By ELLA TORRES and SABINA GHEBREMEDHIN, ABC News(NEW YORK) — The National Football League has released a public service announcement around the death of Stephon Clark, a 22-year-old unarmed Black man who was fatally shot by Sacramento, California, police in his grandmother’s backyard, as part of the organization’s new social justice campaign to end systemic racism.The PSA featured Clark’s mother, Se’Quette Clark, who spoke about her son’s life and death.He was killed March 18, 2018. Clark was shot eight times by two officers who later said they mistook his cellphone for a gun as he moved toward them with his arms extended, ignoring their commands, while in his grandmother’s backyard. Twenty rounds were fired in total, according to police.Police said they had been chasing Clark after receiving reports of someone breaking car windows in the nearby neighborhood.Se’Quette Clark said in the PSA that her son’s friends had just dropped him off at his grandmother’s.”The neighbor starts chasing [Clark] into the backyard, thinking he’s the one who broke into his car. He’s scared, but he made it home. He’s thinking, ‘safe,'” his mother said. “But he wasn’t.”The PSA, which was posted to YouTube Tuesday, is the latest one in the NFL’s Responsibility Program, a joint initiative between Roc Nation and the NFL to raise awareness about the need to create positive change and end systemic racism.In recent months, the Responsibility Program has partnered with different leaders and organizations to share the stories of families that have lost a loved one to gun violence, either at the hands of police or others. The Players Coalition released the first PSA of the program last November around Danroy “DJ” Henry, the former Pace University football player who was fatally shot by a police officer on Oct. 17, 2010 in Mount Pleasant, N.Y.Meek Mill unveiled the second PSA of the program in December around Antwon Rose II, an unarmed 17-year-old and honor roll student who was fatally shot by an East Pittsburgh police officer on June 19, 2018.Other PSAs featured the death of Botham Jean, an unarmed 26-year-old man who was fatally shot by an off-duty Dallas Police Department patrol officer on Sept. 6, 2018, and Hadiya Pendleton, an unarmed 15-year-old girl who was fatally shot in the back while standing with friends at a park in Chicago, Illinois on January 29, 2013.The PSA on Clark falls under the NFL’s Inspire Change initiative, a platform focused on the collaboration of the NFL and players to reduce barriers to opportunity and combat social injustice.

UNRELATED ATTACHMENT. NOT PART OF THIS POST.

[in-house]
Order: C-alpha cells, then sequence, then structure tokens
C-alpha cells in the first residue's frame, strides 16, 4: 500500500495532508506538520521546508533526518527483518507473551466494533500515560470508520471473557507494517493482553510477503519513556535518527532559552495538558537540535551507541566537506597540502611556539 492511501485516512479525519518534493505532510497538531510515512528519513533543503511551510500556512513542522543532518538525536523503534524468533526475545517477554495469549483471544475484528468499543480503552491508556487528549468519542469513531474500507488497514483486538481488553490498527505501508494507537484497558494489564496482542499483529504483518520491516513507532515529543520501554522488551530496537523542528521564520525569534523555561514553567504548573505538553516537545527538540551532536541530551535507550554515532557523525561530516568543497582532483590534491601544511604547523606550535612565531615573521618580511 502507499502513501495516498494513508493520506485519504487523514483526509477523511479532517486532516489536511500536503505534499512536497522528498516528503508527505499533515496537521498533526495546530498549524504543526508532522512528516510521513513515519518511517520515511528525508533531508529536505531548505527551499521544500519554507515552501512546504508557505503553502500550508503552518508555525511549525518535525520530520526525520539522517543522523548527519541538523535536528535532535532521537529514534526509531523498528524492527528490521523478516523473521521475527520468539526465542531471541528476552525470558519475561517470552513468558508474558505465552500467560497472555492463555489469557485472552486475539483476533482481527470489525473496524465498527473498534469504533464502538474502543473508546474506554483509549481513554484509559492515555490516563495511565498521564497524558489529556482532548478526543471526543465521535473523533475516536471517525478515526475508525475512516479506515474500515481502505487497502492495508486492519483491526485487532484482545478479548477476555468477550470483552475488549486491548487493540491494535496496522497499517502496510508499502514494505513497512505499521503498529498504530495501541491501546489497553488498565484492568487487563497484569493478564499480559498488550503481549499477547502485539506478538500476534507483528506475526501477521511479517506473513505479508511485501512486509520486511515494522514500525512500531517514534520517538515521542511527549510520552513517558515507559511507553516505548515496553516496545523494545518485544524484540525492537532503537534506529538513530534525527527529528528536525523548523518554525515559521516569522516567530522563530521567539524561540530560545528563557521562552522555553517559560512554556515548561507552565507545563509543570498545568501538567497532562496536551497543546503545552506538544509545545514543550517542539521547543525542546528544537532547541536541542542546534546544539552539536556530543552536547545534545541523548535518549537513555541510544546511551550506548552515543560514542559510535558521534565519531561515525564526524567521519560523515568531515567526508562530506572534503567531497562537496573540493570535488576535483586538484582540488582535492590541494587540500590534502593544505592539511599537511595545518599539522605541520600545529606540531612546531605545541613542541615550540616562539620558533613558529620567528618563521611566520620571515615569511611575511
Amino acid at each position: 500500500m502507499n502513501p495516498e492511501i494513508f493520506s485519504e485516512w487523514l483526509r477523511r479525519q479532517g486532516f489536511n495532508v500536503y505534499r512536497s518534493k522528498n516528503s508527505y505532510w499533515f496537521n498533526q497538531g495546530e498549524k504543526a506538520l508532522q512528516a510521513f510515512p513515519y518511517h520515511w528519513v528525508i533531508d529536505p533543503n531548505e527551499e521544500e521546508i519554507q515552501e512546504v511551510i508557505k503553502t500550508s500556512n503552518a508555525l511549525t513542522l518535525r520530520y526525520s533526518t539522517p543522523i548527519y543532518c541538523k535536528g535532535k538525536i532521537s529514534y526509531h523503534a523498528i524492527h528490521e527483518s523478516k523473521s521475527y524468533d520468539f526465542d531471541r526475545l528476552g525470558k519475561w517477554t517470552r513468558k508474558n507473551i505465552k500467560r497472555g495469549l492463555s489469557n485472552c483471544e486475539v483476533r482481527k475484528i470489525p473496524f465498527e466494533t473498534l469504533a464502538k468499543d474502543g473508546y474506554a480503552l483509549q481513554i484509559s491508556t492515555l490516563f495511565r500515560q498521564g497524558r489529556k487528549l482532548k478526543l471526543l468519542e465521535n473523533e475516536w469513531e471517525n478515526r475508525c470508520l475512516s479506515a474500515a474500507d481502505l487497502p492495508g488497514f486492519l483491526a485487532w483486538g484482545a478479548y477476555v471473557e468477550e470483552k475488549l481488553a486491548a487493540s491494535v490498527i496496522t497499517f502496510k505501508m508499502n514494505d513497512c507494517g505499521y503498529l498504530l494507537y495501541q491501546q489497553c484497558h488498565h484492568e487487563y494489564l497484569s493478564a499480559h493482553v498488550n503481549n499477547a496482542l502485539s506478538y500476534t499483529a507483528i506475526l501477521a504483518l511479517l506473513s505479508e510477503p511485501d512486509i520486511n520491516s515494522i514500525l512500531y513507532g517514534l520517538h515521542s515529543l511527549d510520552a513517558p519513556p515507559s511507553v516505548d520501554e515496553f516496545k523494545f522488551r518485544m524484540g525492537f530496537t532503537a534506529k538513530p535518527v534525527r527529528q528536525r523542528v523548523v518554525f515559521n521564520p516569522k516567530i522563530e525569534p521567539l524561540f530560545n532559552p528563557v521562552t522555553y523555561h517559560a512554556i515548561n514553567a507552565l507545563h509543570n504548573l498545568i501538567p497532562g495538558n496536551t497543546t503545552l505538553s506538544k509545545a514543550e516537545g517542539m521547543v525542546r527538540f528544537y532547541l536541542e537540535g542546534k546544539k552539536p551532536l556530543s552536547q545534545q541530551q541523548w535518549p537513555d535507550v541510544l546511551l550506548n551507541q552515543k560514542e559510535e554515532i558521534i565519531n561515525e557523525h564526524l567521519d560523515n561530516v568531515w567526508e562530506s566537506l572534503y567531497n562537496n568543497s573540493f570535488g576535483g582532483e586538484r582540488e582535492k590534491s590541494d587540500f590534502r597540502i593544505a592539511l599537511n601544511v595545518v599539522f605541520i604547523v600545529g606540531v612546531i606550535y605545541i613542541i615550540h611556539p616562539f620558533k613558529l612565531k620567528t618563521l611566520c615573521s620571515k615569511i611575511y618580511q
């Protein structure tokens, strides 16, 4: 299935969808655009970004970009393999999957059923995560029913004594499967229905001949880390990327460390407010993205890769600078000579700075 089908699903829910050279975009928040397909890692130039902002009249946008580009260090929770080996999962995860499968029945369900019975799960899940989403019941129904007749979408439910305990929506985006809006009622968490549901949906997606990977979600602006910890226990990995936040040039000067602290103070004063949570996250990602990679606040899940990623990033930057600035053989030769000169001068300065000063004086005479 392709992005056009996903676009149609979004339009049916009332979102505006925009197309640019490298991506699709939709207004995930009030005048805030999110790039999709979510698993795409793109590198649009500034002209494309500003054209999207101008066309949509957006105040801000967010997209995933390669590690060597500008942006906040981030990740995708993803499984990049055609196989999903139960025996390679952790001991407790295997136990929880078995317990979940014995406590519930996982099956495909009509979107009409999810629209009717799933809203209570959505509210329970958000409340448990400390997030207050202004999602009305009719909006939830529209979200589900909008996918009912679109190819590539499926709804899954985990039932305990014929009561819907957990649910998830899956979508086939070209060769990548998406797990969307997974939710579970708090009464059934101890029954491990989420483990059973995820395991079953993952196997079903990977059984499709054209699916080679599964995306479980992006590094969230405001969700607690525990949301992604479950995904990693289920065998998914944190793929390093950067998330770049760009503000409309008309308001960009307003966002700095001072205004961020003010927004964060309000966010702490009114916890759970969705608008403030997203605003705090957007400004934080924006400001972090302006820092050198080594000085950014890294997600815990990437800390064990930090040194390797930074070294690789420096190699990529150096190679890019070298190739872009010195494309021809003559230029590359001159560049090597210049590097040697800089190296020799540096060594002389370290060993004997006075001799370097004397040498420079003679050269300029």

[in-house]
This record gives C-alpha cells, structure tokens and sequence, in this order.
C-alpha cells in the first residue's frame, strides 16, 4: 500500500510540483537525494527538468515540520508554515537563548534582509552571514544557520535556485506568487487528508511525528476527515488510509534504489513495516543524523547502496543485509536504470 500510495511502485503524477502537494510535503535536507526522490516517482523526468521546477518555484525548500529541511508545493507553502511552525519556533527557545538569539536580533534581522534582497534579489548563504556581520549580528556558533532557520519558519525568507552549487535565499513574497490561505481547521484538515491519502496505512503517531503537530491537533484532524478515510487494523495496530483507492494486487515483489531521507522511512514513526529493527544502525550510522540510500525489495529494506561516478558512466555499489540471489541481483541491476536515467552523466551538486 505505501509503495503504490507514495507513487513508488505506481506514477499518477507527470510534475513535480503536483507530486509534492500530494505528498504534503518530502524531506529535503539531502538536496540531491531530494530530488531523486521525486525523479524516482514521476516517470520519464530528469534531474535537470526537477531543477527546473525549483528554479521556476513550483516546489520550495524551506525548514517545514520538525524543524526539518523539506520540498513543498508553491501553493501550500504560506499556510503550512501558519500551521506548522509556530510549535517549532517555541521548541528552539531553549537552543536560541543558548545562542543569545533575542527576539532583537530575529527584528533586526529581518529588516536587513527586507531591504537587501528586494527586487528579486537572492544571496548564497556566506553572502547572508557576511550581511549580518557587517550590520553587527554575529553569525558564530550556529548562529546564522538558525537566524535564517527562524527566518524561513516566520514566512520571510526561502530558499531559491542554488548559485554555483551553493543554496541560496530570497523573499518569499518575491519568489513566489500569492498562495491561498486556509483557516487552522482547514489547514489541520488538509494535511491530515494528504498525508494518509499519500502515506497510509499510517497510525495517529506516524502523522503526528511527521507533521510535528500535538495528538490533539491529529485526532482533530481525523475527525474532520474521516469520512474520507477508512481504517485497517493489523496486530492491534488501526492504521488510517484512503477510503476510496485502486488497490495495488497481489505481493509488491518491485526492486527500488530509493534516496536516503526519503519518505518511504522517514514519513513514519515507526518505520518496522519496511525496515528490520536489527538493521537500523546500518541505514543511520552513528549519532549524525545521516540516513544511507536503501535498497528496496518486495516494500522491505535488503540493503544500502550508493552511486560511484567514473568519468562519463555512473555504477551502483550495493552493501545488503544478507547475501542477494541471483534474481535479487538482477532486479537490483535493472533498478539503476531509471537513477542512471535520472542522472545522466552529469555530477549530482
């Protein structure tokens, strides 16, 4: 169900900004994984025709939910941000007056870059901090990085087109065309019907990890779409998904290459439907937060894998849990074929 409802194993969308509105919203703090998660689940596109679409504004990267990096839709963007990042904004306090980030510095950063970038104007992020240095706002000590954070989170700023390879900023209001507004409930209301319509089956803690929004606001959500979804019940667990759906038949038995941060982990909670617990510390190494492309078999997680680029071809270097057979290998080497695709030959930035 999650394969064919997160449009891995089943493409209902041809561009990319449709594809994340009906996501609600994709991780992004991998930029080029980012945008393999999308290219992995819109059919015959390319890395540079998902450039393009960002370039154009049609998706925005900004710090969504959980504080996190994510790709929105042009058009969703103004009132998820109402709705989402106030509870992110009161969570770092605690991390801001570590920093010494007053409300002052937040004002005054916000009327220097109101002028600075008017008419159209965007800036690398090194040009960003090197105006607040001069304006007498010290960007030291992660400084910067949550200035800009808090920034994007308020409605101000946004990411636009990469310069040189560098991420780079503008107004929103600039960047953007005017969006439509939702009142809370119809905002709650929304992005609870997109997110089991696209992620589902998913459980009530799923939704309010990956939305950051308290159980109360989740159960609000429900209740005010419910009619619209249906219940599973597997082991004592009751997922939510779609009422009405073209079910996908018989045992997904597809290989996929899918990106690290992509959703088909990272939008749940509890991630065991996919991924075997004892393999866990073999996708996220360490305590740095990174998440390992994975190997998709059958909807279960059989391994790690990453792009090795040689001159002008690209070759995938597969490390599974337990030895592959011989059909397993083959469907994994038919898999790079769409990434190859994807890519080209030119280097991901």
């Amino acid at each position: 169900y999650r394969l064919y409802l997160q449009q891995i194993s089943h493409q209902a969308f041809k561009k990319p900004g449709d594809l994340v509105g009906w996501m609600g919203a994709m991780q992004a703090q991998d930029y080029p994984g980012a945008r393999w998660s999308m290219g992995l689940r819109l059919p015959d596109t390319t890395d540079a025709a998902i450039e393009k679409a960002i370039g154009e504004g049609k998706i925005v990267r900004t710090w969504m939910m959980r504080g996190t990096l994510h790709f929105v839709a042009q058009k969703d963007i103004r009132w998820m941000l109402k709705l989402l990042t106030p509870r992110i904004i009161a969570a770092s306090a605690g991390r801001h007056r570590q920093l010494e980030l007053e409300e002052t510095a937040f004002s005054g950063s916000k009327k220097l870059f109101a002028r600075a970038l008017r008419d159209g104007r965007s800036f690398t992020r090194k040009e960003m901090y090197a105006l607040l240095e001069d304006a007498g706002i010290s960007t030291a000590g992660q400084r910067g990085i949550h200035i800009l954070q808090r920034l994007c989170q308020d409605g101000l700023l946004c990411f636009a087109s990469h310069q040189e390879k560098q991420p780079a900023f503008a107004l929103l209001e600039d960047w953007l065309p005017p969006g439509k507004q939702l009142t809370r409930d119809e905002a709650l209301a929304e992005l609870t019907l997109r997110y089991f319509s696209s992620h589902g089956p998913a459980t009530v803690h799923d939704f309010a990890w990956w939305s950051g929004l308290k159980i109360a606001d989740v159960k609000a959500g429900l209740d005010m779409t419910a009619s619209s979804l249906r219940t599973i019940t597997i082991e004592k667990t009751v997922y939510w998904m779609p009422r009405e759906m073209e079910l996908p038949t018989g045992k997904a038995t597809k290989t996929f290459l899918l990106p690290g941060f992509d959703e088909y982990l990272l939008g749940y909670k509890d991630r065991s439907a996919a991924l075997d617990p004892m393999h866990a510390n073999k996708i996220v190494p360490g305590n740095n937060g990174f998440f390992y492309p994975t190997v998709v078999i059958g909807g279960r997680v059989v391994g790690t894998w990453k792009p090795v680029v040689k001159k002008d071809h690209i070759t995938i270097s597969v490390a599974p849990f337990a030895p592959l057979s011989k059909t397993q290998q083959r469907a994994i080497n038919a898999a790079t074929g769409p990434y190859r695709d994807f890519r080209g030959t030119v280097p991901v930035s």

Anna Isaacson, the senior vice president of social responsibility at the NFL, said in a statement the NFL wanted “to continue to raise awareness for victims of systemic racism to ensure their stories are not forgotten.”Clark’s mother thanked the NFL and Roc Nation for highlighting her son’s death.”As a mother, I can’t help the immense feeling of pride; knowing my son’s life will affect so many people for generations to come. Since my son was murdered, my family has been extremely dedicated to social justice reform through our footwork in this new Civil Rights Movement,” she said in a statement, noting the passing of the Stephon Clark Law in California, aimed at holding police accountable for killing those who did not pose a deadly threat and charging them in criminal court.The two officers who fired the shots, identified as Terrence Mercadel and Jared Robinet, did not face charges.Copyright © 2020, ABC Audio. All rights reserved.